Chick-fil-A Loses Legal Battle to Block ‘Eat More Kale’ T-shirts

Small business prevails despite similarity to 'Eat Mor Chikin' slogan

Bo Muller-Moore, the man behind a line of  “Eat More Kale” screen-printed shirts and bumper stickers, wanted to trademark his catchphrase to protect it from poaching. Chick-fil-A, however, considered itself poached.

Chick-fil-A, a fast food chain with over 1,800 locations in the U.S., sent its first cease-and-desist letter to Muller-Moore in 2006—but things heated up considerably when Muller-Moore applied for trademark protection in 2011, according to The Guardian. Another “aggressive” cease-and-desist letter was deployed shortly after. The letter, according to Forbes, claimed that “Eat More Kale” was too similar to Chick-fil-A’s slogan. The company’s claim noted Muller-Moore’s catchphrase “is likely to cause confusion of the public and dilutes the distinctiveness of Chick-fil-A’s intellectual property.”

The letter also highlighted 30 other businesses whose “Eat more” phrases had been successfully legally discouraged. Chick-fil-A’s trademarked slogan is “Eat Mor Chikin." Its ads feature the phrase in child-like writing supposedly written by cows, who evidently don't want to be killed and eaten, and point to chickens to take the fall.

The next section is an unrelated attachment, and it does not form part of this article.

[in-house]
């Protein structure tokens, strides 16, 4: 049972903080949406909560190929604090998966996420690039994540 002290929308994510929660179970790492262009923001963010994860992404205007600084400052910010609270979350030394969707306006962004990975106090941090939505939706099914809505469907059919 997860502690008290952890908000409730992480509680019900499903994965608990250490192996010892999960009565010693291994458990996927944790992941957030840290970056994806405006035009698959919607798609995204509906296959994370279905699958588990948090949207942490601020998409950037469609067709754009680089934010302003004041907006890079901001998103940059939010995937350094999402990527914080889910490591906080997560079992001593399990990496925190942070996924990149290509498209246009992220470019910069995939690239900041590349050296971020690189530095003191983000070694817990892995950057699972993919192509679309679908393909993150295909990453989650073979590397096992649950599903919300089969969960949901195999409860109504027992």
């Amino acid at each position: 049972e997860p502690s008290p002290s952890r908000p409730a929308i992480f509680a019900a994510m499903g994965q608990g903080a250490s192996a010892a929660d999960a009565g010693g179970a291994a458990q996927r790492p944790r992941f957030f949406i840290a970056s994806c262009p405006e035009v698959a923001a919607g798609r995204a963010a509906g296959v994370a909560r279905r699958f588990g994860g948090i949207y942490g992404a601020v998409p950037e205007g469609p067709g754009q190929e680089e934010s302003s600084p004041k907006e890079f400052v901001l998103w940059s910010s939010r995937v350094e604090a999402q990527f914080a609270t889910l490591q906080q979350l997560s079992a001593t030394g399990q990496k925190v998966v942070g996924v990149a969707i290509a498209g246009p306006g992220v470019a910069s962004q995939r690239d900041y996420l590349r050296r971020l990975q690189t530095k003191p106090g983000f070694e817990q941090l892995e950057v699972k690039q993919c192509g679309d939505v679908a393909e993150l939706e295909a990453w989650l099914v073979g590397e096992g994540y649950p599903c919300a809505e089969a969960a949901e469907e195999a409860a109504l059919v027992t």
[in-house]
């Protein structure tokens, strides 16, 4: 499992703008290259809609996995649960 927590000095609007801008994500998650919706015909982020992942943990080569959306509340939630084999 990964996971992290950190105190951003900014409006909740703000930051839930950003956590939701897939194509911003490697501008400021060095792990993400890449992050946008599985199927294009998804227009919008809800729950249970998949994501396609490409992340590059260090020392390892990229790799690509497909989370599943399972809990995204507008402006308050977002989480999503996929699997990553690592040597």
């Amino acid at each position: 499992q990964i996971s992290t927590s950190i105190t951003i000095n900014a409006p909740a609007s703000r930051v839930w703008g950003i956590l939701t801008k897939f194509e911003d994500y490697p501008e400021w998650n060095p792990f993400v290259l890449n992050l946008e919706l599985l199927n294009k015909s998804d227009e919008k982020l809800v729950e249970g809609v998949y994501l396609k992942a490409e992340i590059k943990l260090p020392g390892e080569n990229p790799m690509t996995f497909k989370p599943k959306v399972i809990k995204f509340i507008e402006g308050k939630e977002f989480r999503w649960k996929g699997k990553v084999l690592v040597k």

After a three-year legal battle, during which Muller-Moore amassed more than 15,000 Facebook followers and over 42,000 signatures on an petition, the “eat more Kale guy” prevailed. The U.S. Patent and Trademark Office ruled to give “Eat More Kale” trademark protection. The victory is considered an important one for small business owners, the local food movement and even Vermont itself.

Vermont's governor Peter Shumlin and Muller-Moore held a joint press conference last Friday to discuss the win. “The message is out: Don’t mess with Vermont. And don’t mess with Bo,” Shumlin said. “In Vermont, we care about what’s in our food, who grows it, and where it comes from. That’s what Bo and Eat More Kale represent. And that’s something worth fighting for.”

Bo Muller-Moore put it bluntly: “I am now allowed to protect my simple, original art from copycat artists, and hopefully Chick-fil-A’s trademark bullying spree can come to an end. I hope mom-and-pop operations across the country will see this as a victory for all of us.”


Recommended articles